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How can you drink a peach?

This is the latest agua fresca recipe in this summer’s agua fresca marathon. And it’s a delight. From The Perfect Peach, the key to this successful recipe is the first ingredient: 2 gushy peaches. The authors of The Perfect Peach, the clever Masumoto family, describe peaches in a spectrum of usabilites: hard, firm, with a little give, soft, gushy, bruised and mealy [which is a complicated word for not usable, just toss it].

Peaches with a little give or soft are the ideal ones for most recipes. But gushy, those over ripe ones that may have slight bruising, the ones that you have to eat over the sink, well, the gushy ones are what you want for an agua fresca. They are peach flavor bombs and should never go to waste.

The original recipe, shown below, calls for 4 to 6 cups of water. If you read this blog, then you know I love intensity of flavor. So, when I made this, I used only 2 cups of water. And, it was way too intense, even for me. I compromised, I added a cup of water, and I found 3 cups of water was just peachy. [I’m sorry, but if you think I was not going to use that terrible pun, well, then you don’t know how immature I can be.]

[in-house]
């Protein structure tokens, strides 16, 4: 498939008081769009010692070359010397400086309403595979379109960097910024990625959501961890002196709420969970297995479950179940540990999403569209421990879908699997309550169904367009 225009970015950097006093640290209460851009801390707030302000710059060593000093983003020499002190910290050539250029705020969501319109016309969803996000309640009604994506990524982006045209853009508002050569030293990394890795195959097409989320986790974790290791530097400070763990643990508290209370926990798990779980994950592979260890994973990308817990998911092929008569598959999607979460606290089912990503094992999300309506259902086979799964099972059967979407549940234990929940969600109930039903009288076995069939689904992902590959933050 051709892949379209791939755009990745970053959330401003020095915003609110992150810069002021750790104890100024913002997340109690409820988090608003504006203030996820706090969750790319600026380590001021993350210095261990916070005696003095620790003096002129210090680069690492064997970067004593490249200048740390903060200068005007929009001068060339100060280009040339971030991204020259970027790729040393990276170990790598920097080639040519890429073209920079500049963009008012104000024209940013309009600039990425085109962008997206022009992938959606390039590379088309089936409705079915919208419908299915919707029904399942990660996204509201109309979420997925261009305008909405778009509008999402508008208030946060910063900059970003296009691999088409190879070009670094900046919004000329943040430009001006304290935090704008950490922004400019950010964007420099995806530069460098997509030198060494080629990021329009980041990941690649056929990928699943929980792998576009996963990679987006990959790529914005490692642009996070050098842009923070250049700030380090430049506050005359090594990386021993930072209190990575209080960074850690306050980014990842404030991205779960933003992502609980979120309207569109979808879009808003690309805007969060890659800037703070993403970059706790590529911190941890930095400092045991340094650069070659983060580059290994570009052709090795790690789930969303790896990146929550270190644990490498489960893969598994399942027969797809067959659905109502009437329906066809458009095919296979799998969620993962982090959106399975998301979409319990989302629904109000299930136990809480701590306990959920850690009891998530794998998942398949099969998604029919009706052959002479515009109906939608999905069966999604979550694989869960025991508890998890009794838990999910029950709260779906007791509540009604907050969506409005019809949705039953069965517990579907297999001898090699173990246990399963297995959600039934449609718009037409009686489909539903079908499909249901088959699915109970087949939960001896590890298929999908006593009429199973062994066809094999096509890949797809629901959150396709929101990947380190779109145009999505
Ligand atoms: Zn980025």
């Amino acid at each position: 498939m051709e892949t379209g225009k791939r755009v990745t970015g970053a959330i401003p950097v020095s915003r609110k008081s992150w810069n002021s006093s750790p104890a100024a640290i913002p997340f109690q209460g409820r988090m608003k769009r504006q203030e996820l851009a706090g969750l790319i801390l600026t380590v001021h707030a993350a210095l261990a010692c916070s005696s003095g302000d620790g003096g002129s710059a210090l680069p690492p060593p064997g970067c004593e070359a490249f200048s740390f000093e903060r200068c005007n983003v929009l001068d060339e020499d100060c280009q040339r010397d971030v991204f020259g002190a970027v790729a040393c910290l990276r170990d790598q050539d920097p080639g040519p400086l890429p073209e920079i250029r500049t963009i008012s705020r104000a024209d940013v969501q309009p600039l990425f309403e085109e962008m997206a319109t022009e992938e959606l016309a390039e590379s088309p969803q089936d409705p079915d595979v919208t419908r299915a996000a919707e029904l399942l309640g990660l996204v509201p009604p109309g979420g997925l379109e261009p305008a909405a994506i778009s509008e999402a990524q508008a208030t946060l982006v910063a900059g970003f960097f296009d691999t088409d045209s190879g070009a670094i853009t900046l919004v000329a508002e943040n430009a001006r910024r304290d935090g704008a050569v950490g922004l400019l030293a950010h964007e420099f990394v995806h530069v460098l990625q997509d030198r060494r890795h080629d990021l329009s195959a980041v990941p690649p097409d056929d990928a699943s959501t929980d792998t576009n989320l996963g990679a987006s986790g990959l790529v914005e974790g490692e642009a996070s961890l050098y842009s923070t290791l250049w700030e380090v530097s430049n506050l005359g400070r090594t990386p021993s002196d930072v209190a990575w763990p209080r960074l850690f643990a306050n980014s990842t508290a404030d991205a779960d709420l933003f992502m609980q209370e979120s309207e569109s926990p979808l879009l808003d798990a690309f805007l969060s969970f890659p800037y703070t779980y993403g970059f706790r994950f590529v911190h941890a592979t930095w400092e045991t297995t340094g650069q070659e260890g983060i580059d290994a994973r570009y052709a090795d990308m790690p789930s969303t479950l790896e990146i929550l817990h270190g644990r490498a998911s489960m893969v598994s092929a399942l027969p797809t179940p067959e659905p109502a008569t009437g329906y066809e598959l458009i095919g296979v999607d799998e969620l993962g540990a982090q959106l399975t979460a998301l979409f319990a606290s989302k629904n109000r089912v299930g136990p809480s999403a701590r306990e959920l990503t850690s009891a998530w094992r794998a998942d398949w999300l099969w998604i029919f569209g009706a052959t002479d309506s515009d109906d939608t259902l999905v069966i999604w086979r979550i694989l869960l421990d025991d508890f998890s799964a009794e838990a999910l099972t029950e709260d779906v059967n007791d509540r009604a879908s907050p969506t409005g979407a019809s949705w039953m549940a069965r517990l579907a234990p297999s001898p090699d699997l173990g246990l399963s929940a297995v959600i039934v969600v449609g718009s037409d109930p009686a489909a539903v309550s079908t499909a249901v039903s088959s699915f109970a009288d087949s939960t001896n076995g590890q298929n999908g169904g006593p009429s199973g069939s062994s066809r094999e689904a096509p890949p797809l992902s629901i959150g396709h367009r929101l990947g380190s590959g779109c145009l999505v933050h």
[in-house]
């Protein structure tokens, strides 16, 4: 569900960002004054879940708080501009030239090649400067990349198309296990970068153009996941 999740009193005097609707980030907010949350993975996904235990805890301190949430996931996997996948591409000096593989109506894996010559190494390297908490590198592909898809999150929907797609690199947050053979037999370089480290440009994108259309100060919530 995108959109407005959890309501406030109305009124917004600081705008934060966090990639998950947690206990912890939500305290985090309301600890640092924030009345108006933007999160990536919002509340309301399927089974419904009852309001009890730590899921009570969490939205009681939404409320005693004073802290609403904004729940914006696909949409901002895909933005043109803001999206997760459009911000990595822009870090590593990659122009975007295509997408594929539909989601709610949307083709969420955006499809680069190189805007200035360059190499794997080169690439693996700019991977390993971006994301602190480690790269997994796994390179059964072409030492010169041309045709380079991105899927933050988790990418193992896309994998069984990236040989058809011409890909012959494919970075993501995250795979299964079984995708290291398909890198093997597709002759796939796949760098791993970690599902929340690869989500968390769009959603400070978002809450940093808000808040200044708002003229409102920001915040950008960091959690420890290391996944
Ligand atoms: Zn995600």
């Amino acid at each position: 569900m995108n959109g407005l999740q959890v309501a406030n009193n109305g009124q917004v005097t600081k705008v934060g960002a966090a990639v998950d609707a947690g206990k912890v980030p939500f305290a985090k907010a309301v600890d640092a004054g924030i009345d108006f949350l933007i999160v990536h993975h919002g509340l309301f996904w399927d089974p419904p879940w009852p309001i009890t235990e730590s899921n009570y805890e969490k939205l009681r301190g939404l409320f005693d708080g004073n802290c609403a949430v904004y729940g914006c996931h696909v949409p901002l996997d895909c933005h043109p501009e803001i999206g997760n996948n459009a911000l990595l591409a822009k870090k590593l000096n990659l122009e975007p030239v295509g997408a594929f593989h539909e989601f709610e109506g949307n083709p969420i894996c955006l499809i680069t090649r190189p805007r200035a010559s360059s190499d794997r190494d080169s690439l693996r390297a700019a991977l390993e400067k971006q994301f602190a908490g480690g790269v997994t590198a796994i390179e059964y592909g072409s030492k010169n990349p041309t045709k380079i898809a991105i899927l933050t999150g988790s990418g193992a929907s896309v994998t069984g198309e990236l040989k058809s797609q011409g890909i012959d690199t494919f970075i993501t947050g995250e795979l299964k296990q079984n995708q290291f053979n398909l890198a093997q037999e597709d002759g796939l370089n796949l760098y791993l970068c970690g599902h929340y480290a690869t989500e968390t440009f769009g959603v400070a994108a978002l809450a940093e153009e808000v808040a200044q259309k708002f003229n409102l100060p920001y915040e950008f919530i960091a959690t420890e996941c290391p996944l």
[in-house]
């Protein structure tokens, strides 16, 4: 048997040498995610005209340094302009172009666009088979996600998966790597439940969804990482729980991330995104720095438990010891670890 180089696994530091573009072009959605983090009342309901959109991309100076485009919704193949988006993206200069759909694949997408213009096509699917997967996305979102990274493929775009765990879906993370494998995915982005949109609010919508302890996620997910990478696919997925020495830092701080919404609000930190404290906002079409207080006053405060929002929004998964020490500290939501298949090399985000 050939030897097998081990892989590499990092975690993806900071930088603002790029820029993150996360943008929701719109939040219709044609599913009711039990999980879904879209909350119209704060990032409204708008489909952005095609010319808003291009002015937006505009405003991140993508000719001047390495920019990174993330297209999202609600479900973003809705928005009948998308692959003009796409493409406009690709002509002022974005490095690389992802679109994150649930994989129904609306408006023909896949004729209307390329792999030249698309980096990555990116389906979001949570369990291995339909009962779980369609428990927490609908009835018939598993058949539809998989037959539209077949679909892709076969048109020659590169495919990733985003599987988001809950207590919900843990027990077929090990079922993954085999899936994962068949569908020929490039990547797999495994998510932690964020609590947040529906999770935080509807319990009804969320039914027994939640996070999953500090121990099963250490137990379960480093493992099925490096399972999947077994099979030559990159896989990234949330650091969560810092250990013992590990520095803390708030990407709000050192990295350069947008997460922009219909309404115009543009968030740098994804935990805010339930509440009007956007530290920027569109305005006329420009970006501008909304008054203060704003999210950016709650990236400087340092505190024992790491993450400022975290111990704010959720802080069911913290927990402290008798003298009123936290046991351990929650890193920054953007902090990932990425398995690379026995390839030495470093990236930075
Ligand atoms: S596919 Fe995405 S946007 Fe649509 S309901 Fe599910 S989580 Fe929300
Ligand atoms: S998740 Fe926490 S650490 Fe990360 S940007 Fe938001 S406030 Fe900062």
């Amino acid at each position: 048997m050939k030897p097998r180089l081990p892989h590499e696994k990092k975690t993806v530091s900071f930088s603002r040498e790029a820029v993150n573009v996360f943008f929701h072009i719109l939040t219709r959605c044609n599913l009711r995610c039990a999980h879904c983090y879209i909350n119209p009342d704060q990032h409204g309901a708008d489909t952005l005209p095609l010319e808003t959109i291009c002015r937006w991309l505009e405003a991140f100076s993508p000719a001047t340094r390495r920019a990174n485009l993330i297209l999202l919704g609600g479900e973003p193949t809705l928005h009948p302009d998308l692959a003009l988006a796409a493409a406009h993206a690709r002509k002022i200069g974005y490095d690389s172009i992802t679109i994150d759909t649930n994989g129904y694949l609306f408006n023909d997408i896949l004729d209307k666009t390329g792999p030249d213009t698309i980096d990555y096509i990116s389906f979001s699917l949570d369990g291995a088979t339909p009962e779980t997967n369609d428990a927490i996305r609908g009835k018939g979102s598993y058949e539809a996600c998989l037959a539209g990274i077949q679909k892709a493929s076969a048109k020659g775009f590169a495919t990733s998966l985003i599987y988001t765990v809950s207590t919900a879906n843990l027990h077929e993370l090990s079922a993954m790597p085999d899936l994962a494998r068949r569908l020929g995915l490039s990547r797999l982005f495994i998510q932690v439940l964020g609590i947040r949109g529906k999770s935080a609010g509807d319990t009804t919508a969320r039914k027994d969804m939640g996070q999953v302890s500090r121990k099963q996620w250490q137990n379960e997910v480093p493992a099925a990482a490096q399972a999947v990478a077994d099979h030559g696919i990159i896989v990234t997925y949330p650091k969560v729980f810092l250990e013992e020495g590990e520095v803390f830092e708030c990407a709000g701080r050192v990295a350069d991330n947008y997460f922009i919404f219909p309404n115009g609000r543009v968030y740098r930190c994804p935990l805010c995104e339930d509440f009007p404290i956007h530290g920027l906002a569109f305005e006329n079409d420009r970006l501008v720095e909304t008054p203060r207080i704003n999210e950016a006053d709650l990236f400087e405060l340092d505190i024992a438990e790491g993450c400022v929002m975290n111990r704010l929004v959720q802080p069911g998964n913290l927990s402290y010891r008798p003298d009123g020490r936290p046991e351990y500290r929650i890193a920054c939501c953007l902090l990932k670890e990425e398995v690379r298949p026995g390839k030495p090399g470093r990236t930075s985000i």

In each instance when you make this, the amount of water actually depends on the gushiness of the peaches and their sheer physical size. So, I would suggest making this agua fresca light on the water side and diluting it as needed with additional water, just as I did.

Peach Agua Fresca

Yield: 4 to 6 servings


  • 2 gushy peaches, peeled, pitted, and quartered
  • ¼ to 1/3 cup turbinado sugar
  • 4 to 6 cups water
  • Squeeze of fresh lime juice
  • Ice cubes, for serving
  • Mint sprigs for garnish


Place the peaches, sugar, and water in a blender and process until the sugar has dissolved and the peaches are liquefied. Add the lime juice and process briefly to mix. Serve in tall glasses over ice. Garnish, if you wish, with mint sprigs.

Source: The Perfect Peach by Marcy, Nikiko and David Mas Masumoto

Photo Information Canon T2i, EFS 60 mm Macro Lens, F/3.5 for 1/30th second at ISO‑2500